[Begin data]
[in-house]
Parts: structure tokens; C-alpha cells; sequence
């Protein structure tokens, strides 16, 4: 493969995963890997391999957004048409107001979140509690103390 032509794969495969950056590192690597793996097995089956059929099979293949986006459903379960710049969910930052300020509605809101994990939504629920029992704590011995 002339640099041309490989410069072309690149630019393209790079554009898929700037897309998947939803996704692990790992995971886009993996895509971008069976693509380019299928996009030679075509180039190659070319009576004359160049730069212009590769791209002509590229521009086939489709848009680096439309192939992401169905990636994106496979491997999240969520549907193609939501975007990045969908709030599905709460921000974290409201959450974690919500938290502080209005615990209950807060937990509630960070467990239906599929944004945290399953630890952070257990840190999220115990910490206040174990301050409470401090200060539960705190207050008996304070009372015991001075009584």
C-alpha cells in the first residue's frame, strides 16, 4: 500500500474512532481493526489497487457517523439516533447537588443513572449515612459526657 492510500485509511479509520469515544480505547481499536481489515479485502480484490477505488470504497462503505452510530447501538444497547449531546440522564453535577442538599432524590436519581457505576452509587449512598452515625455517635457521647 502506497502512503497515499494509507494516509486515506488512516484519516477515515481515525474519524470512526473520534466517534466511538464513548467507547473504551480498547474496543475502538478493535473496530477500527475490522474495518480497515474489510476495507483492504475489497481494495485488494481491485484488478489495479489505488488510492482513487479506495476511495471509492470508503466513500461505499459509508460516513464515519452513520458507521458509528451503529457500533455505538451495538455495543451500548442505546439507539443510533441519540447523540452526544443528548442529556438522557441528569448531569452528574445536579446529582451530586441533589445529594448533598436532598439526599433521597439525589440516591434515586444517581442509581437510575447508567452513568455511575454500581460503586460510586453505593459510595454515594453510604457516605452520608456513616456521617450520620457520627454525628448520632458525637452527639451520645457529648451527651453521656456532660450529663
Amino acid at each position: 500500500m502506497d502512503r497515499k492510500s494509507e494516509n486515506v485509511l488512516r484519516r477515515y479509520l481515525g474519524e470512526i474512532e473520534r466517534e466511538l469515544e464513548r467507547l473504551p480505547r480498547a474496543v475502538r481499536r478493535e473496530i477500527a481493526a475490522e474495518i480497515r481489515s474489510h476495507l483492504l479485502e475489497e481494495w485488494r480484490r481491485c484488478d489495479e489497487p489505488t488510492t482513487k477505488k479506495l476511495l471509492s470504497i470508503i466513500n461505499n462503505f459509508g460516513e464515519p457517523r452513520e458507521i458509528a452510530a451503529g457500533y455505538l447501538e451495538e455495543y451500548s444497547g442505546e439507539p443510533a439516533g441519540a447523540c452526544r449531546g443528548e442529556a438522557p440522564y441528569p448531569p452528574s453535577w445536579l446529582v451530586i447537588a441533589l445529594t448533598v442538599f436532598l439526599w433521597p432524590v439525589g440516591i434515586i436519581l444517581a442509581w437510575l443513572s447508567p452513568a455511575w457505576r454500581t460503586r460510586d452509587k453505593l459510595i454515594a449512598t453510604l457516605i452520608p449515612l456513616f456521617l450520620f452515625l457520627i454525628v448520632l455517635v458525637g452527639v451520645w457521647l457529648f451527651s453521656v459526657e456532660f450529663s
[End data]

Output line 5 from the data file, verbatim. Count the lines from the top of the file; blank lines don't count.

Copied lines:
Amino acid at each position: 500500500m502506497d502512503r497515499k492510500s494509507e494516509n486515506v485509511l488512516r484519516r477515515y479509520l481515525g474519524e470512526i474512532e473520534r466517534e466511538l469515544e464513548r467507547l473504551p480505547r480498547a474496543v475502538r481499536r478493535e473496530i477500527a481493526a475490522e474495518i480497515r481489515s474489510h476495507l483492504l479485502e475489497e481494495w485488494r480484490r481491485c484488478d489495479e489497487p489505488t488510492t482513487k477505488k479506495l476511495l471509492s470504497i470508503i466513500n461505499n462503505f459509508g460516513e464515519p457517523r452513520e458507521i458509528a452510530a451503529g457500533y455505538l447501538e451495538e455495543y451500548s444497547g442505546e439507539p443510533a439516533g441519540a447523540c452526544r449531546g443528548e442529556a438522557p440522564y441528569p448531569p452528574s453535577w445536579l446529582v451530586i447537588a441533589l445529594t448533598v442538599f436532598l439526599w433521597p432524590v439525589g440516591i434515586i436519581l444517581a442509581w437510575l443513572s447508567p452513568a455511575w457505576r454500581t460503586r460510586d452509587k453505593l459510595i454515594a449512598t453510604l457516605i452520608p449515612l456513616f456521617l450520620f452515625l457520627i454525628v448520632l455517635v458525637g452527639v451520645w457521647l457529648f451527651s453521656v459526657e456532660f450529663s